Mary Stuart, vice chancellor of the University of Lincoln wisely argues on this site that “too narrow a focus has been placed on access to higher education as the key to social mobility and that while fair access is essential if higher education is to promote social mobility, it is not in itself sufficient”. 

Whilst Geoff Layer of the University of Wolverhampton agrees that higher education can do more but warns of the dangers of using simplistic measures to understand highly complex circumstances. 

Metrics are of course crucial but I do wonder if the time has come to examine the purpose of student outcome data. The interpretation of data associated with social mobility, for example, is a complex undertaking and it takes considerable time to measure. It is only possible to examine intergenerational earnings of those in their mid to late 30’s (born in the 1970’s) in comparison to their parents now. I am therefore unclear about the purpose and relevance of publishing this type of data and using it alone as a measure to judge higher education institutions performance on social mobility.

Speculation is rife that the proposed Teaching Excellence Framework will use student outcomes data as a basket of measures to assess and reward excellence. Using participation data in such a basket could have significant reputational impact on the good work that higher education institutions are doing in this arena.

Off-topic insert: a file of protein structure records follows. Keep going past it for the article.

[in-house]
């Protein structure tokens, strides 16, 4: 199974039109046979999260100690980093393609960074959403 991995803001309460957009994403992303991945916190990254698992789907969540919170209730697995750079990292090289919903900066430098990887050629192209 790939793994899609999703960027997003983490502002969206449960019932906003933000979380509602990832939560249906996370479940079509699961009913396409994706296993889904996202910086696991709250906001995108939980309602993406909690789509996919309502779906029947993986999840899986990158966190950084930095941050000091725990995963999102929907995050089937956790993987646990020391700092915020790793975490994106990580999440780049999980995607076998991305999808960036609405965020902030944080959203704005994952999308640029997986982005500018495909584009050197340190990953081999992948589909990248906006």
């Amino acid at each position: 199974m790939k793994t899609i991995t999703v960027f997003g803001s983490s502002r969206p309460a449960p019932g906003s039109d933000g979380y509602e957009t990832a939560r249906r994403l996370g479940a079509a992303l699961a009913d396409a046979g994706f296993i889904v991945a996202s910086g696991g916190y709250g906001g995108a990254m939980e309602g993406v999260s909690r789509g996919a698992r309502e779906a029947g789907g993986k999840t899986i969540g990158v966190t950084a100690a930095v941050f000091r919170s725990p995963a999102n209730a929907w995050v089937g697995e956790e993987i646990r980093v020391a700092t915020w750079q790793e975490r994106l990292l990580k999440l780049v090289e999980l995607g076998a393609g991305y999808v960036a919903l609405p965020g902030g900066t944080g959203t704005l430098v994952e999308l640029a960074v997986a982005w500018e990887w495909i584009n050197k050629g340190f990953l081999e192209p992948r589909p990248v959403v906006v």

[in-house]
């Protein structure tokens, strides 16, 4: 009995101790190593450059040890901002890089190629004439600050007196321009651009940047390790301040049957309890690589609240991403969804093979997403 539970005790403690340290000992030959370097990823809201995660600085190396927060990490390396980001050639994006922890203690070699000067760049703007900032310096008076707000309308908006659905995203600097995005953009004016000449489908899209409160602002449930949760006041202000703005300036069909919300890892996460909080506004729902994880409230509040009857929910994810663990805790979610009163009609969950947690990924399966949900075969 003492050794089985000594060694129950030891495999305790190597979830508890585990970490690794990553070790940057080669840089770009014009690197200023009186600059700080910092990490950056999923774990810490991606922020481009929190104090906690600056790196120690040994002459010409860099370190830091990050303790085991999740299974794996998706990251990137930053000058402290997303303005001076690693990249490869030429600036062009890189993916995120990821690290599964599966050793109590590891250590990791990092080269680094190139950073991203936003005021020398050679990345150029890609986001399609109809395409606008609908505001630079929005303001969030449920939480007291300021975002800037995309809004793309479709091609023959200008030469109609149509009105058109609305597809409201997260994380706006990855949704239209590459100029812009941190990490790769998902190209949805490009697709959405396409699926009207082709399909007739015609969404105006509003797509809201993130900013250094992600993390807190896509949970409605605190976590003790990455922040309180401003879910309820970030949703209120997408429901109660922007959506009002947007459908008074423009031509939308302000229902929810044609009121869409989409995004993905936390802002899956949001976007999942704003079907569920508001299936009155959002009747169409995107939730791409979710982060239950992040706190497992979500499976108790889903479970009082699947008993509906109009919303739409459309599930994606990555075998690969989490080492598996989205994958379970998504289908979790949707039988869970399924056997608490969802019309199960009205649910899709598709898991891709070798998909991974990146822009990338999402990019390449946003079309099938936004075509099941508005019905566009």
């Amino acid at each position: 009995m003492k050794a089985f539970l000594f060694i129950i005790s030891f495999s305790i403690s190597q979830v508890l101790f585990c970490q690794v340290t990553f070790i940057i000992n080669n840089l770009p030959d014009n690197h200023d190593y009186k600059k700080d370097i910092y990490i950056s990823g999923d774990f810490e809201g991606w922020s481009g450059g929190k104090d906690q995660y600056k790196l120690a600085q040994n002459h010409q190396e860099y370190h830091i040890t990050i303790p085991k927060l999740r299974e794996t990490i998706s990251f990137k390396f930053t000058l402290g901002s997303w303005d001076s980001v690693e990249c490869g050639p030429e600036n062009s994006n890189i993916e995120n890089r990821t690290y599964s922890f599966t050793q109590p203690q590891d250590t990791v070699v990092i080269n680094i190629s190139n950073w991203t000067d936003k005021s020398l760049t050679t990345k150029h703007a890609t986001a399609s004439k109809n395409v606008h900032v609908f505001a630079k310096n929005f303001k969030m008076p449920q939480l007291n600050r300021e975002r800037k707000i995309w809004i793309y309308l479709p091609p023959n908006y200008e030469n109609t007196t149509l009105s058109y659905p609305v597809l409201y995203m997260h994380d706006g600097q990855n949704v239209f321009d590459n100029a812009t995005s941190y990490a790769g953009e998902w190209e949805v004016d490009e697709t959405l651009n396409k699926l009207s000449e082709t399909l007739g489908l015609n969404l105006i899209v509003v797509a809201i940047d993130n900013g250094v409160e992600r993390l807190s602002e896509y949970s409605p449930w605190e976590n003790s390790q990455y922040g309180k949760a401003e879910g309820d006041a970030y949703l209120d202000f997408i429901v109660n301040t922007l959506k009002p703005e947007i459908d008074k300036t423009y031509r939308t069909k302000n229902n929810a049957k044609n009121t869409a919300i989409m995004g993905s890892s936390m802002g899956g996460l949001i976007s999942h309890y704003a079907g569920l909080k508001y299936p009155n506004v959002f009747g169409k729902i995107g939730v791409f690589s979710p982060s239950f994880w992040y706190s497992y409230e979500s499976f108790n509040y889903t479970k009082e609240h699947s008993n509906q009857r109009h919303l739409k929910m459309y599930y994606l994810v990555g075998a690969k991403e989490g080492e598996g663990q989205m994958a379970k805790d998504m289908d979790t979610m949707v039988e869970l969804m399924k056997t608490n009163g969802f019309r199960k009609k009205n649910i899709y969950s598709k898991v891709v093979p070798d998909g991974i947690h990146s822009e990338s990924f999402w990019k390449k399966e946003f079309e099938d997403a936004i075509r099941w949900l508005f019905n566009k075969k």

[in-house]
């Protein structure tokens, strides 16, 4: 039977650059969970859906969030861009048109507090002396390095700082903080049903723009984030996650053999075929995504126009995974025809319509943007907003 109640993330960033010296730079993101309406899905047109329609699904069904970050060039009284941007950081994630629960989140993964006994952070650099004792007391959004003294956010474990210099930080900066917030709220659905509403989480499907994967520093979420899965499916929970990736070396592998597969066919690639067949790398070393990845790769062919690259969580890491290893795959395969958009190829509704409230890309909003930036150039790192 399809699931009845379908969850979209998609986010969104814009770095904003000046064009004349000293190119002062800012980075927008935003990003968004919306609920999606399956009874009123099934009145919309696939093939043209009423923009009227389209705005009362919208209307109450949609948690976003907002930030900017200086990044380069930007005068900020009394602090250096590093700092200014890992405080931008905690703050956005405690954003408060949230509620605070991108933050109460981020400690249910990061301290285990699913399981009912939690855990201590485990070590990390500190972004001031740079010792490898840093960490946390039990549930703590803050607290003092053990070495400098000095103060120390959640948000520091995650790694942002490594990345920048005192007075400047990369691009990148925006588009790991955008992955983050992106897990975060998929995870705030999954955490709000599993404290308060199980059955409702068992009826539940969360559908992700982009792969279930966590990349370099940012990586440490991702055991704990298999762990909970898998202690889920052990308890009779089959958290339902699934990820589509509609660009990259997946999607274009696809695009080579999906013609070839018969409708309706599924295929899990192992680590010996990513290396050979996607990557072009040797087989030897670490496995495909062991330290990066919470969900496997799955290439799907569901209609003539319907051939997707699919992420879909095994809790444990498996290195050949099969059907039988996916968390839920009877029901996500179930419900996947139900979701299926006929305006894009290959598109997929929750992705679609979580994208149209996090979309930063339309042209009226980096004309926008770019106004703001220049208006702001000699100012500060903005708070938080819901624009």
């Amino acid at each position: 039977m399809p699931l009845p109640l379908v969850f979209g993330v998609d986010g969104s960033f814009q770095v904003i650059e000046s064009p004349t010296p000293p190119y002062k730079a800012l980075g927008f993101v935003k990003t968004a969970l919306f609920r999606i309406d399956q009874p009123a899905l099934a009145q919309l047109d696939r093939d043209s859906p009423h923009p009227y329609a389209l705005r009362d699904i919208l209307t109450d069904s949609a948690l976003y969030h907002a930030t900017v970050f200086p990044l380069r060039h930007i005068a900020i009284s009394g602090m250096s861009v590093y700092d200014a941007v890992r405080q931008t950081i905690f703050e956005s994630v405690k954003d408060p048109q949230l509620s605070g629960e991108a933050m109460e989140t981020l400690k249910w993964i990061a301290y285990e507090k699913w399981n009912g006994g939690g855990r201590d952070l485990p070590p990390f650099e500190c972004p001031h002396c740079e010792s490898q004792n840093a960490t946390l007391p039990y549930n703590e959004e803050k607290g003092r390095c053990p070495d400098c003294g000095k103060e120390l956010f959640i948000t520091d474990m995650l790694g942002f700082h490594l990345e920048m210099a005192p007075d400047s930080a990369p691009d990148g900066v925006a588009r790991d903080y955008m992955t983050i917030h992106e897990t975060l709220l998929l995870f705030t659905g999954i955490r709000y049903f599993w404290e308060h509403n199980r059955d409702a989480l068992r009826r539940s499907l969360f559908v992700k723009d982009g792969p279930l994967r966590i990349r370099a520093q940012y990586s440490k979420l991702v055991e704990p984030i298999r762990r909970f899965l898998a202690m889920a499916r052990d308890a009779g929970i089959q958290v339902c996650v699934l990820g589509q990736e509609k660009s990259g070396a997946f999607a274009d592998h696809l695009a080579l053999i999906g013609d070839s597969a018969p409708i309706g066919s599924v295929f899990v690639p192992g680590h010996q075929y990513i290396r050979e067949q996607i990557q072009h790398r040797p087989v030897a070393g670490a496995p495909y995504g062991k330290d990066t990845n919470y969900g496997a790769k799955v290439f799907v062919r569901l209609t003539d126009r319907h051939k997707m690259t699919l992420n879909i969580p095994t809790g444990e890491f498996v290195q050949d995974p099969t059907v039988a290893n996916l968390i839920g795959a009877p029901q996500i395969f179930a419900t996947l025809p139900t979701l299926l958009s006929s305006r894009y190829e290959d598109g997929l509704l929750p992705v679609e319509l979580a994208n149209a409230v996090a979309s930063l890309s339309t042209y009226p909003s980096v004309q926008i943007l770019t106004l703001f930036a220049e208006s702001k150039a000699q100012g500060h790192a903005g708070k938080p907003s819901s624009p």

The creation of the Office of Fair Access (OFFA) and the establishment of a ‘social mobility strategy’ in 2012 is starting to have real positive and meaningful impact and the sector should be proud of the progress made. However the context provided in the full OFFA agreements published by institutions is often completely neglected when higher education provider’s efforts in widening access is being measured. It is an important part of the bigger picture, as institutions have clearly defined strategies and milestones to measure themselves against as appropriate to their individual circumstances. All institutions are working with primary schools and all are working closely with business. All institutions are accountable for measuring their performance against the milestones they set. This important nuance is lost entirely when metrics are looked at bluntly and without context.

Data collection alone is not going to improve upward social mobility nor can it solely be the responsibility of higher education.

In his book The Son Also Rises: Surnames and the History of Social Mobility, Gregory Clark makes the case that despite the extension of the political franchise and the mass introduction of public education facilitated by taxation in England during the 19th century, social mobility today remains at its slow pre-industrial pace. Here we are in 2015 still talking about the slow pace. So why do we even bother?